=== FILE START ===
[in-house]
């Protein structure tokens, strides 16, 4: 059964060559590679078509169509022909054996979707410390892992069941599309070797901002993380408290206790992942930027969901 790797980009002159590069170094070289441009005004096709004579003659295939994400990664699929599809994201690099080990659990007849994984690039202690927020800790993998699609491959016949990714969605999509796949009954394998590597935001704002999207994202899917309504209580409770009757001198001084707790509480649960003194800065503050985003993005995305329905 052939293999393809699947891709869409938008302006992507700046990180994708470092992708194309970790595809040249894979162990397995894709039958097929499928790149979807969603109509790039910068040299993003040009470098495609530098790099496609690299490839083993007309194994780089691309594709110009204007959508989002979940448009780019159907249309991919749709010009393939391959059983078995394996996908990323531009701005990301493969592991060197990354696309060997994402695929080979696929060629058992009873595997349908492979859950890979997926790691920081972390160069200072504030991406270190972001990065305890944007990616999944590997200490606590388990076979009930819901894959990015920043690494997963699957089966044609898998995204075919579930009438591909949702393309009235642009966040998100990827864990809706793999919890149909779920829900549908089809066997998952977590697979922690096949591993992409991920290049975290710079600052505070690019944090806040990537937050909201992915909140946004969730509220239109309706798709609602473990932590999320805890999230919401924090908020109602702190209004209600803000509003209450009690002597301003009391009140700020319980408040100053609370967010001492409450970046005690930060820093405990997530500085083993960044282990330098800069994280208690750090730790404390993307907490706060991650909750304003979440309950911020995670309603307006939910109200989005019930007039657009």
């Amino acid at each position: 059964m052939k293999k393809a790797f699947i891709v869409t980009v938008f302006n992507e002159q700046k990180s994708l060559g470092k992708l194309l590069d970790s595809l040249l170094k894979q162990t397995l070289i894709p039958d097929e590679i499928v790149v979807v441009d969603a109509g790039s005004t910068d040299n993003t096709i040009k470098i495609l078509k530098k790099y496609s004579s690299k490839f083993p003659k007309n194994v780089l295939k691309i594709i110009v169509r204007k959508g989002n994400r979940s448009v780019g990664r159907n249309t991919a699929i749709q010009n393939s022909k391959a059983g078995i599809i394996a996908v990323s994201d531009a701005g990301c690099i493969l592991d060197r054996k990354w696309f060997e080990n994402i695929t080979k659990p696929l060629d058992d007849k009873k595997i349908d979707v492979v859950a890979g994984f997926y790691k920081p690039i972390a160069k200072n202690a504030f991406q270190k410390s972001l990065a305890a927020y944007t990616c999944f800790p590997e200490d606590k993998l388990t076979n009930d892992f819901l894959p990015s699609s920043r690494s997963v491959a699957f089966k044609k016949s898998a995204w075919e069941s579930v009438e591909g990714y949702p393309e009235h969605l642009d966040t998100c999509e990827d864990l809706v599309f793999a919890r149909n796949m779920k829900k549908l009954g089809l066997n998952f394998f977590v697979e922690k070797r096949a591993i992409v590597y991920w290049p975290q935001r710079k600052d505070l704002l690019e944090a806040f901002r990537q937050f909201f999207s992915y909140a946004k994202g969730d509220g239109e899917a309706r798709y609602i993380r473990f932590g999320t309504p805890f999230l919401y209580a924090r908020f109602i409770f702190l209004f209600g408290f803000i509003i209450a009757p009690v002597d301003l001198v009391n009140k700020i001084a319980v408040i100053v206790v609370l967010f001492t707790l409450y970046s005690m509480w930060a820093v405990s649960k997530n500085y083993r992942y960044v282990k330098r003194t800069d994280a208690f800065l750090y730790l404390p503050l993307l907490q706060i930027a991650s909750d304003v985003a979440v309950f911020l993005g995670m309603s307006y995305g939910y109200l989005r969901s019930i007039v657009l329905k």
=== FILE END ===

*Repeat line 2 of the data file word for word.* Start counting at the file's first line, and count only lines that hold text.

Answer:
């Protein structure tokens, strides 16, 4: 059964060559590679078509169509022909054996979707410390892992069941599309070797901002993380408290206790992942930027969901 790797980009002159590069170094070289441009005004096709004579003659295939994400990664699929599809994201690099080990659990007849994984690039202690927020800790993998699609491959016949990714969605999509796949009954394998590597935001704002999207994202899917309504209580409770009757001198001084707790509480649960003194800065503050985003993005995305329905 052939293999393809699947891709869409938008302006992507700046990180994708470092992708194309970790595809040249894979162990397995894709039958097929499928790149979807969603109509790039910068040299993003040009470098495609530098790099496609690299490839083993007309194994780089691309594709110009204007959508989002979940448009780019159907249309991919749709010009393939391959059983078995394996996908990323531009701005990301493969592991060197990354696309060997994402695929080979696929060629058992009873595997349908492979859950890979997926790691920081972390160069200072504030991406270190972001990065305890944007990616999944590997200490606590388990076979009930819901894959990015920043690494997963699957089966044609898998995204075919579930009438591909949702393309009235642009966040998100990827864990809706793999919890149909779920829900549908089809066997998952977590697979922690096949591993992409991920290049975290710079600052505070690019944090806040990537937050909201992915909140946004969730509220239109309706798709609602473990932590999320805890999230919401924090908020109602702190209004209600803000509003209450009690002597301003009391009140700020319980408040100053609370967010001492409450970046005690930060820093405990997530500085083993960044282990330098800069994280208690750090730790404390993307907490706060991650909750304003979440309950911020995670309603307006939910109200989005019930007039657009």